The Week Ahead: Full Impact of Covid-19 On 2020 GDP To Be Revealed

This article first appeared in The Edge Malaysia Weekly, on February 8, 2021 – February 14, 2021.
The Week Ahead: Full impact of Covid-19 on 2020 GDP to be revealed
Bank Negara Malaysia is slated to announce Malaysia’s 2020 GDP performance on Feb 11. A contraction is widely expected, which would be the first full-year contraction since the 2009 global financial crisis, when the economy shrank 1.5%.

The Ministry of Finance’s (MoF) Economic Outlook 2021 report released last November projected the economy would shrink 4.5% in 2020 because of the Covid-19 pandemic. Malaysian Rating Corp Bhd’s (MARC) forecast is for a much bigger contraction of 5.7%, as is the World Bank’s 5.8%.

In 2019, the economy grew 4.3%.

MoF expects 2021 GDP to rebound, however, to between 6.5% and 7.5%, driven by an anticipated improvement in global growth and international trade. The 2021 economic growth projection by MARC, the World Bank and the International Monetary Fund are 5.6%, 6.7% and 7% respectively.

Meanwhile, UOB Global Economics & Markets Research estimates a full-year contraction of 5.5% in 2020 after shrinking 3% year on year (y-o-y) in 4Q.

Other upcoming data in the country includes the Bank Negara Malaysia Statement of Accounts on Feb 8 by the central bank. On the same day, the Industrial Production Index and the monthly manufacturing statistics will also be released. The performance of the Wholesale and Retail Trade sector will be known on Feb 9.

On Wednesday, both the prosecution and defence in Datin Seri Rosmah Mansor’s solar graft trial will make their oral submissions to the High Court. High Court Judge Mohamed Zaini Mazlan will then decide whether a prima facie case has been established and whether Rosmah has to enter her defence. Rosmah, 69, is charged with soliciting RM187.5 million from Jepak Holdings Sdn Bhd between 2016 and 2017 in exchange for her help in securing a RM1.25 billion project to supply solar hybrid power systems to 369 rural schools in Sarawak.

Most of Asia will be celebrating the Lunar New Year holiday next week, which welcomes the Year of the Ox. Markets in Malaysia and Singapore will be closed on Feb 12, while those in Taiwan and Vietnam will be closed from Feb 10 to 16; China from Feb 11 to 17; and South Korea on Feb 11 and 12.

Two countries are scheduled to make a decision on interest rates. The Philippine’s central bank, Bangko Sentral ng Pilipinas, will make its policy decision known on Feb 11. Citing a Bloomberg survey, UOB says the overnight borrowing rate is expected to remain unchanged at 2%. Sweden’s Riksbank’s monetary policy decision is set for Feb 10, and the central bank is expected to keep its Sweden repo rate unchanged at 0%.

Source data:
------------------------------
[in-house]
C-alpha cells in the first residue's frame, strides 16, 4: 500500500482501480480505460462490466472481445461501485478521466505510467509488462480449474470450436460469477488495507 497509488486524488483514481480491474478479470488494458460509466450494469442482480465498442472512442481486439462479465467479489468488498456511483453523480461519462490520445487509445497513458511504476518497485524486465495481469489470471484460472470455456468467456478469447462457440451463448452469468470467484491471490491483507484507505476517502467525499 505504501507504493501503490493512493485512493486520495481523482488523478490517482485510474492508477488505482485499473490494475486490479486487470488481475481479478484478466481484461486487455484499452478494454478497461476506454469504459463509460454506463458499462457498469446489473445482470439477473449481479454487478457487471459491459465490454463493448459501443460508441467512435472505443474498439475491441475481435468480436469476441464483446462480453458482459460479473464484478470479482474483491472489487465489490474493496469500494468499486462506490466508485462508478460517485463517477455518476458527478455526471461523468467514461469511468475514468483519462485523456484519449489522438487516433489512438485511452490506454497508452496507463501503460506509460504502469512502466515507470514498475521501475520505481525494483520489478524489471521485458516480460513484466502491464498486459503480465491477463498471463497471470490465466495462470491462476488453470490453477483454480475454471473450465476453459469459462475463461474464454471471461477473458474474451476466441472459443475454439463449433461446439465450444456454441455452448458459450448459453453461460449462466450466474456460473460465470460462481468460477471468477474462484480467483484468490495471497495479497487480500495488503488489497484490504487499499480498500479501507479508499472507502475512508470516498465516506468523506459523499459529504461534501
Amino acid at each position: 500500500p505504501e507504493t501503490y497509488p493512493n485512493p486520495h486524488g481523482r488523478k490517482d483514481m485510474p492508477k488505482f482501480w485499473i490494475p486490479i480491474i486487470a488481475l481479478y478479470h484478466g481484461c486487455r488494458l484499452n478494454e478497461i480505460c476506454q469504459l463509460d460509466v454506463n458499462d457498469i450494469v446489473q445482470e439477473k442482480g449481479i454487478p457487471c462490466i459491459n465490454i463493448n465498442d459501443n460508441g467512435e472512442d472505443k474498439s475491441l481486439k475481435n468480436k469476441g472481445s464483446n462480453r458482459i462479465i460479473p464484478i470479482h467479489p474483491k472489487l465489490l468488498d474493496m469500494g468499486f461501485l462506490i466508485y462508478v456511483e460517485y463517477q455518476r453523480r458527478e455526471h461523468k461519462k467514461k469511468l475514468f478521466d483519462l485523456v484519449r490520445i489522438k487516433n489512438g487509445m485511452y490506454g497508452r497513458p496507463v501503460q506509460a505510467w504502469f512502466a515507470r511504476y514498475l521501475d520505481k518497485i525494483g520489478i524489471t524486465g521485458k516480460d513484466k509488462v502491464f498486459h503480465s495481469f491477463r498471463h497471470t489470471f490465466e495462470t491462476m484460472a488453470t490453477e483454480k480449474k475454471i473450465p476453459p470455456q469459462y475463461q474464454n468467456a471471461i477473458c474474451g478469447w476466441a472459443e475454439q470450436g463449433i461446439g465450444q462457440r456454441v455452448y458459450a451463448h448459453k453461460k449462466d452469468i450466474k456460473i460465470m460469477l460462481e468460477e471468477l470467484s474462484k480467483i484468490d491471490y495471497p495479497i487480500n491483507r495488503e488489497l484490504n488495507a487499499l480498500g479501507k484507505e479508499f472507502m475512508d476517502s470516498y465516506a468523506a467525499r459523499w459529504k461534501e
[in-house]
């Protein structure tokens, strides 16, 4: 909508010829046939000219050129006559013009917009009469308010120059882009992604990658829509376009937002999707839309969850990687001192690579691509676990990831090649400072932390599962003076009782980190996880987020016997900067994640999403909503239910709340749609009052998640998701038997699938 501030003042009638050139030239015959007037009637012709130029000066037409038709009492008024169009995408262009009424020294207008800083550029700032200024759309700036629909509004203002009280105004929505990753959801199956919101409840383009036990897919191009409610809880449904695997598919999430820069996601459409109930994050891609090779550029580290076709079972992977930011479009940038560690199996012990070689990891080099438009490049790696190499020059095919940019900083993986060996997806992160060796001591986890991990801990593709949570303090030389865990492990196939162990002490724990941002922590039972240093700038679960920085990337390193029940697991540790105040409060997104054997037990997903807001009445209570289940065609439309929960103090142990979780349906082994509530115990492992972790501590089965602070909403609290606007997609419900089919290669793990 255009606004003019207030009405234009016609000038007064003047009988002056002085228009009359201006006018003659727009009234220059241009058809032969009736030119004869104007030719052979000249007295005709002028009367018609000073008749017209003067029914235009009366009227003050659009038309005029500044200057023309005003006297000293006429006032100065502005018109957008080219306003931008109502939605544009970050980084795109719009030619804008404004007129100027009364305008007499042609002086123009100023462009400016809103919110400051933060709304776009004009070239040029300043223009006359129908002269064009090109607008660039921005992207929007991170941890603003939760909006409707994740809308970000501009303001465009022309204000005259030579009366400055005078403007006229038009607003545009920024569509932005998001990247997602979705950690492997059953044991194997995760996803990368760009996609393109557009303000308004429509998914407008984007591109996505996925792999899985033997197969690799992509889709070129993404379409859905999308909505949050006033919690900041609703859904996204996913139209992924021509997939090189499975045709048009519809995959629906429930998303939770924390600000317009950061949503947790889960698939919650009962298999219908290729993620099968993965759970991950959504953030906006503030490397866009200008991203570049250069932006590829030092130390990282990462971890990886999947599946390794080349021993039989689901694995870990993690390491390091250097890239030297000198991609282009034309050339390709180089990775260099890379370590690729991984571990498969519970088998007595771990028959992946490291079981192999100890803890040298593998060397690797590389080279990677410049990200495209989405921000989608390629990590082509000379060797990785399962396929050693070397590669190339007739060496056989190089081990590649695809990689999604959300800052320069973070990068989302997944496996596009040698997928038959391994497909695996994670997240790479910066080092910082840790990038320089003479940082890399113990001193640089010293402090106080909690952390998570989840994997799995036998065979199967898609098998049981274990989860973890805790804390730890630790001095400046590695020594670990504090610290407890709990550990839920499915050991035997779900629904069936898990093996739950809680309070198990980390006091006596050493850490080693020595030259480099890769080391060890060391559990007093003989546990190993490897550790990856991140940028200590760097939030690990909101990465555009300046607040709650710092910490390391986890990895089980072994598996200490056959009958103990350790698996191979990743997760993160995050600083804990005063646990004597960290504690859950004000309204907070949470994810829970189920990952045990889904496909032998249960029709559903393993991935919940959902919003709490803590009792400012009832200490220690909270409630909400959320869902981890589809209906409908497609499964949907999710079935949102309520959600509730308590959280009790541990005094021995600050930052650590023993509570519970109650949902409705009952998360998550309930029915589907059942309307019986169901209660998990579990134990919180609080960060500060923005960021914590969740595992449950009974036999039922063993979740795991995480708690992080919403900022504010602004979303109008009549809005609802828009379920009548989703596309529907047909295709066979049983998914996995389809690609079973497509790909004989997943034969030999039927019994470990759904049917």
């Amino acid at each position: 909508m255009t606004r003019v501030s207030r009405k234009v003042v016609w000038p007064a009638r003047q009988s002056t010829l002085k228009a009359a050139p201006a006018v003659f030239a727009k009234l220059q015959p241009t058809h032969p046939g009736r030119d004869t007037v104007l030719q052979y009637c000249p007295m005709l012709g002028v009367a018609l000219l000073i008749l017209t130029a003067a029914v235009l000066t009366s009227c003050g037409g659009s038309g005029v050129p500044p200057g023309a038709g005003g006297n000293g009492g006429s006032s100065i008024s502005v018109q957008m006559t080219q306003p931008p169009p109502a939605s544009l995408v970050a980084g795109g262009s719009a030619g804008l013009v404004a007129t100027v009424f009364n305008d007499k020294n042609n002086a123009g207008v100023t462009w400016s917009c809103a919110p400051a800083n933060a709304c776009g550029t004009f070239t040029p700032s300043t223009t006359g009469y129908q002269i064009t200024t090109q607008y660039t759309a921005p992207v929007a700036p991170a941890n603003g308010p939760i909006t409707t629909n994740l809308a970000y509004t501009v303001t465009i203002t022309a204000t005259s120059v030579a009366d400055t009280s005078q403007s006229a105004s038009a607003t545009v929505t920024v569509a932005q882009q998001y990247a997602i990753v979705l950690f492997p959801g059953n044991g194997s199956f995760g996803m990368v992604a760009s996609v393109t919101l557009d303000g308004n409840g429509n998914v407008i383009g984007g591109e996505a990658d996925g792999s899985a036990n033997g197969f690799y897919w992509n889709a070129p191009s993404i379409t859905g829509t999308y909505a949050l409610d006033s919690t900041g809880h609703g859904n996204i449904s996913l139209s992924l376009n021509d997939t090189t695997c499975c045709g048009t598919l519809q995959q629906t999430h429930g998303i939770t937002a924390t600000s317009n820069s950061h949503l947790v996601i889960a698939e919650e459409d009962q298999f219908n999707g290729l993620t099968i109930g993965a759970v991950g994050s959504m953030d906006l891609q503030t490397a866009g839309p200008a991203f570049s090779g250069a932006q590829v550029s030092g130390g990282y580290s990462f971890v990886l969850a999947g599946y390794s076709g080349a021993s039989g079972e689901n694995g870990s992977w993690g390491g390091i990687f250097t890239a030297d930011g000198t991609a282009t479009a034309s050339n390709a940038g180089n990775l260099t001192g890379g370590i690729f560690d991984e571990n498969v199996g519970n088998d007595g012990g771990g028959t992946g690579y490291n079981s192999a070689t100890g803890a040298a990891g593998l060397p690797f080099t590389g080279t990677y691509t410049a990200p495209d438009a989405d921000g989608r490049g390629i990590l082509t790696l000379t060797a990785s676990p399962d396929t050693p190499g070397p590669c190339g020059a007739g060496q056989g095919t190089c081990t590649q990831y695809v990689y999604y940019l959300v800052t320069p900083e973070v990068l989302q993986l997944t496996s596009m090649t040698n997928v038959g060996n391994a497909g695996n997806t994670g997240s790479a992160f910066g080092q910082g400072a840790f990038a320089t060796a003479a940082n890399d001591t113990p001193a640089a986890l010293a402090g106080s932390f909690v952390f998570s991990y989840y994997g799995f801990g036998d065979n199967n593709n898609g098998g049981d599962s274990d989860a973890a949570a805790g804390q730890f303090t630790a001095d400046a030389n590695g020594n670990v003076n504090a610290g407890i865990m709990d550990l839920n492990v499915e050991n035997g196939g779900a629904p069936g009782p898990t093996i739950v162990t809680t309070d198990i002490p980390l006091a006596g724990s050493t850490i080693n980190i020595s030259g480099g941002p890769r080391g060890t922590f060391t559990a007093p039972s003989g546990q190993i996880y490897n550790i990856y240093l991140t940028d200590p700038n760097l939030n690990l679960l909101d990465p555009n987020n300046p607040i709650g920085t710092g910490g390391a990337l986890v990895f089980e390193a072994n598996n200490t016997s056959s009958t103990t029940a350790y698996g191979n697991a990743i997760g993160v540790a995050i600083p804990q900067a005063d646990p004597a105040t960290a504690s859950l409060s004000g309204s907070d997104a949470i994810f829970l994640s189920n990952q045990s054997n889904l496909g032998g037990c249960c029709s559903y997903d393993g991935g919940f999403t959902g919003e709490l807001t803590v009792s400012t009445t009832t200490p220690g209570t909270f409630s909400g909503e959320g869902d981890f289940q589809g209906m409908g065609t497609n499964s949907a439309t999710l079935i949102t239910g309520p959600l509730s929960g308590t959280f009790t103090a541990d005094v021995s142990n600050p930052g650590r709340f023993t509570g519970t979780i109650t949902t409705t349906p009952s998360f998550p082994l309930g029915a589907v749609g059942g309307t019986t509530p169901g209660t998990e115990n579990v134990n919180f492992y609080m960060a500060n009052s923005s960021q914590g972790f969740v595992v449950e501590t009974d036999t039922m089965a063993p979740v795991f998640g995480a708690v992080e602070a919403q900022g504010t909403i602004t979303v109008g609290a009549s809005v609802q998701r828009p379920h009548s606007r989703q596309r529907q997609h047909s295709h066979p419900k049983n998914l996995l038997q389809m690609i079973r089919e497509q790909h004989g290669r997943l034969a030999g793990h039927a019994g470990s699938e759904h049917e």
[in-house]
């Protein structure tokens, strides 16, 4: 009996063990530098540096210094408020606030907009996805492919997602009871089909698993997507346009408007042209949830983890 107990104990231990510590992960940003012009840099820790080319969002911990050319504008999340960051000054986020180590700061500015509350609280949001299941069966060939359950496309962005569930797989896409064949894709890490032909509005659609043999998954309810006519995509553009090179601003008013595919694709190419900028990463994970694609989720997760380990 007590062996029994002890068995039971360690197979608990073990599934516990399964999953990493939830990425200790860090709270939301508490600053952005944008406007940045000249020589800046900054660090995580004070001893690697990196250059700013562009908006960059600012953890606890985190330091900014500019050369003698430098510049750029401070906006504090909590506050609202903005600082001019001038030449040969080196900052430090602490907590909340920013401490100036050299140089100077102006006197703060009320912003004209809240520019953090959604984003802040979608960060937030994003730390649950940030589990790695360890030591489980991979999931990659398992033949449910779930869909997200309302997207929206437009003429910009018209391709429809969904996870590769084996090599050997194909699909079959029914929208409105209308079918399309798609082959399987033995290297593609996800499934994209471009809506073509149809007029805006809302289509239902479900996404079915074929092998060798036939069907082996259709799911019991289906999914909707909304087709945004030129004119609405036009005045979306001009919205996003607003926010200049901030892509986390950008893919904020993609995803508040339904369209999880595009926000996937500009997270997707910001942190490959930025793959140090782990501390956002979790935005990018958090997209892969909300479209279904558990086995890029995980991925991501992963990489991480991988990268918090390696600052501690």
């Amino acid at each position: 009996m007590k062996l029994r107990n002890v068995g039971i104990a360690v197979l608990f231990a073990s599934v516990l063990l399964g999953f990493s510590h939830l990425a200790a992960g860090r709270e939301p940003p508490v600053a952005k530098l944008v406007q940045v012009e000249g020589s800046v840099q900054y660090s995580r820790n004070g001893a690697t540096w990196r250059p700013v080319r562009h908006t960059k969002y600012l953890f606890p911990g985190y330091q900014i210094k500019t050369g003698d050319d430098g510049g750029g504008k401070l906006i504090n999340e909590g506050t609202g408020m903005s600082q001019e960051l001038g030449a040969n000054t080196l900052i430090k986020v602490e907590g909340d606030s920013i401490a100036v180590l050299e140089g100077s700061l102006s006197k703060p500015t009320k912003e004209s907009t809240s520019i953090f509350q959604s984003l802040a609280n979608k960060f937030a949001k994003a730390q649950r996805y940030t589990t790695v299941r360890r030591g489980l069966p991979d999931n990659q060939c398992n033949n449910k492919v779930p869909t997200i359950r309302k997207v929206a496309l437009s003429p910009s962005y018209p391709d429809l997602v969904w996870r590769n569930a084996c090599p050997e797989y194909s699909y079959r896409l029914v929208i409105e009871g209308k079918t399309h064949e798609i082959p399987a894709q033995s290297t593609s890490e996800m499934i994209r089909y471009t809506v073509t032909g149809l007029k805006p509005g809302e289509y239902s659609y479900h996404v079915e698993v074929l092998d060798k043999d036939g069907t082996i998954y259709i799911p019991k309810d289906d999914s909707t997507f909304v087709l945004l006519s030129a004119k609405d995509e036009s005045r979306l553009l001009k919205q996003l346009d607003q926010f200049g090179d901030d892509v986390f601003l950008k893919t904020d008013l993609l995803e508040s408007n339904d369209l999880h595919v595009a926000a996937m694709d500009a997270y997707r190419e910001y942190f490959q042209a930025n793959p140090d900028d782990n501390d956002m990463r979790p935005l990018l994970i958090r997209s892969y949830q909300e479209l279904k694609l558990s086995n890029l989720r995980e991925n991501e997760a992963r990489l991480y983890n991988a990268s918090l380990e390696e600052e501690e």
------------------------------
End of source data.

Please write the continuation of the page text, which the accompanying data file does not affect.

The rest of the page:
The UK is also expected to release its 4Q2020 GDP and industrial data for December on Feb 10. UOB estimates that the UK’s GDP will contract 6.8% y-o-y.

In the US, the Democrat-controlled US House of Representatives approved a budget plan on Feb 3 using a manoeuvre known as budget reconciliation that would allow it to pass President Joe Biden’s US$1.9 trillion (RM7.7 trillion) coronavirus package without the need for a single Republican vote, if necessary.

The Senate has yet to vote on the plan and the Democrats can pass the coronavirus aid with a simple 51-vote majority in the Senate instead of the 60 votes needed to advance most legislation. The Senate is split 50:50 between two parties, giving Vice-President Kamala Harris the tie-breaking vote. UOB highlighted that this would be déjà vu for the Republicans, who previously used the same budget manoeuvre to pass a US$1.9 trillion tax cut in 2017, under president Donald Trump.

Also happening next week is Trump’s second impeachment trial, which is set to begin on Feb 9. He faces a single impeachment charge for his role in inciting insurrection in the deadly Jan 6 riots at the US Capitol. Convicting Trump will require 67 votes, which means 17 Republicans voting in favour.

According to US news reports, the passage of any bill can be stalled by the trial because Senate rules require that the chamber may not consider any other issues while it is conducting a trial. This means the Senate will probably be unable to vote on a reconciliation bill until later this month or early March. Incidentally, Biden is pressing the Congress to move quickly, as the existing benefits will expire in March.

In the corporate scene, it will be a major US corporate earnings week, with 83 Standard & Poor’s 500 companies scheduled to announce their results.


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